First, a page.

Arrigo Boito's treatment of the Faust legend is imaginative yet also faithful to Goethe's original conception, and the score is memorable for its rich orchestral sounds, beautifully punctuated with lyrical passages and choral interludes. Robert Carsen's sumptuous, post-modern production of Mefistofele is a gloriously decadent and theatrically stunning realisation, and the San Francisco Opera's performance has been unanimously acclaimed in both Paris and San Francisco. Samuel Ramey, in the title role, has won both critical and overwhelming popular approval.
Filmed live at the Vienna State Opera in December 1983, Jean-Pierre Ponnelle’s elegant staging of Manon captures all the pathos of Massenet’s masterpiece. Adam Fischer leads an all-star cast featuring the incomparable Edita Gruberova in the title role and the brilliant Francisco Araiza as Le chevalier des Grieux. Massenet’s Manon was immensely successful from the outset, and it has remained a hit ever since its world premiere in Paris in 1884.
BIS has done it again! If you’ve been collecting any of the marvelous unknown composers that this label has been advocating over the years, including Tubin, Tveitt, Klami, or (from this source) Guarnieri, then you’re going to love this fabulous new disc of music by Brazilian composer Francisco Mignone (1897-1986). He’s best known today for his shorter piano pieces, which appear on numerous Latin American keyboard music collections–but there’s much more to him than that. The son of Italian immigrants, Mignone’s music sounds like an Afro-Brazilian homage to Respighi, Puccini, and Stravinsky–but as happens so often in these cases, whatever he may lack in sheer originality he more than makes up for in melodic spontaneity and in finding a mix of ingredients that is his alone. This disc, which shows the work of a superb craftsman and an orchestrator every bit on the level of the three composers just mentioned, only whets the appetite for more–much more.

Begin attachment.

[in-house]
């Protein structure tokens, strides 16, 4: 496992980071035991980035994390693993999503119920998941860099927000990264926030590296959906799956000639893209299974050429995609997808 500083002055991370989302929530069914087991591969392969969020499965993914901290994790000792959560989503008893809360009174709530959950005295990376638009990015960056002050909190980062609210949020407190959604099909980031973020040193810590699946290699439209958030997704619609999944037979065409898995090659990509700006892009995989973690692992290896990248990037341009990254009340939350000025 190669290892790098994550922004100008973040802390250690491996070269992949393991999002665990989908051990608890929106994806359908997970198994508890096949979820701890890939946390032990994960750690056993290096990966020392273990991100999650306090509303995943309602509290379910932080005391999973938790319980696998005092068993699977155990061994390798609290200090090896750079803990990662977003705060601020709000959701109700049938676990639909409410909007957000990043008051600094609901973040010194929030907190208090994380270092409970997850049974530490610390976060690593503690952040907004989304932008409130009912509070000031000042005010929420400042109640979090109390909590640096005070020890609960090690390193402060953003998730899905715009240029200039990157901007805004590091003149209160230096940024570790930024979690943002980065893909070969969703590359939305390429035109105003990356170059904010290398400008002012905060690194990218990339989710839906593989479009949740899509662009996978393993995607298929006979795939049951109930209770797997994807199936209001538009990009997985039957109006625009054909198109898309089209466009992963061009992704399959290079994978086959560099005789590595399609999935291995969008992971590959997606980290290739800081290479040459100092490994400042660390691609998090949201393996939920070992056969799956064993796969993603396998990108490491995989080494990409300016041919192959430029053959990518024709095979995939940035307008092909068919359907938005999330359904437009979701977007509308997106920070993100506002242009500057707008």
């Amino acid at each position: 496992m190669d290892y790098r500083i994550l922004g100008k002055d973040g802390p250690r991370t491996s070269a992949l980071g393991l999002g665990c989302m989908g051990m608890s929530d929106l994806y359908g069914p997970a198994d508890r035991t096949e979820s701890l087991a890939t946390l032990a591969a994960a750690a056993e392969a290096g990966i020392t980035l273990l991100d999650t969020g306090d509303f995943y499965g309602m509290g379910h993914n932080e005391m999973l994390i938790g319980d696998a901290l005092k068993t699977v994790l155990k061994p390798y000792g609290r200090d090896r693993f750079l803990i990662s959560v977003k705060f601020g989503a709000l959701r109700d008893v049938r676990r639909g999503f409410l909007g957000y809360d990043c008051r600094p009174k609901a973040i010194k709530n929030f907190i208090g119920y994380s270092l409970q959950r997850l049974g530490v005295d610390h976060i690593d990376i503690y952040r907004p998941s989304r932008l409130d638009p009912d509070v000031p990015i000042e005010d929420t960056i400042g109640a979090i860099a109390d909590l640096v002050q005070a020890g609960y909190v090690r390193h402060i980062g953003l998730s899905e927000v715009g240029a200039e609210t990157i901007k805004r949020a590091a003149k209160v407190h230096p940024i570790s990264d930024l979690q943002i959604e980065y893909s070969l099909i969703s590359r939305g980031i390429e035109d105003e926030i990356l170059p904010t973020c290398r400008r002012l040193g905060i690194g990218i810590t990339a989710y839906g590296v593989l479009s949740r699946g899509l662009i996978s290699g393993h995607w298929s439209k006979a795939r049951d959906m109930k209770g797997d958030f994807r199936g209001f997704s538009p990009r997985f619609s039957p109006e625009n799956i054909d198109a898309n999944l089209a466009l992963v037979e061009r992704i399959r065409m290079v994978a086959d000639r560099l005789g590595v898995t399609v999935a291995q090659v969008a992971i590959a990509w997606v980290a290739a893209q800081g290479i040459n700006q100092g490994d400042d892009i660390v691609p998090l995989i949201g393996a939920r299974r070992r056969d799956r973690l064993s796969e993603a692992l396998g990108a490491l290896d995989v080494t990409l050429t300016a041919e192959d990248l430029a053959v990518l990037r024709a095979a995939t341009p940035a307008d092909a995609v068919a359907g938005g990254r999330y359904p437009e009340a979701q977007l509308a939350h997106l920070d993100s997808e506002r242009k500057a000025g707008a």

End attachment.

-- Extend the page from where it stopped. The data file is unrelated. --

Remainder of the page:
Metallica release their new live album, Metallica and San Francisco Symphony: S&M2. S&M2 is the follow-up to the band’s 1999 live album S&M, and was recorded in San Francisco over two nights in September 2019 with the San Francisco Symphony to commemorate the 20th anniversary of S&M.
The production and video direction are by British film-maker Ken Russell who puts his own stamp on the production. Russell told an interviewer he felt the plot was "silly" so he turned Marguerite into a young nun, eliminated the Walpurgis Night ballet, had Marguerite use sign-language for Valentin's deaf-mute children, and had Mephistopheles disrespectfully urinating in the stoup in church. However, the overall effect is visually engrossing, the vivid sets and costumes by Karl Toms are effective. And the singing is outstanding.
André Previn turned seventy in 1999. From Berlin refugee to multi-Oscar-winning film score composer, from great jazz pianist to chief conductor of both the London Symphony and the Los Angeles Philharmonic Orchestras, through four marriages including Mia Farrow and present wife Heather, with an honorary knighthood for his services to British music, his story is extraordinary. Previn's remarkable career reached a climax in September 1998 with the premier of his first opera, A Streetcar Named Desire. He also conducted the production at the San Francisco Opera, with Renée Fleming as Blanche.
“Ponnelle's film of his La Scala staging is so imaginative and musically refined that it triumphs over the dubbing. Von Stade is an achingly beautiful Cinderella, Araiza a romantic Prince.” BBC Music Magazine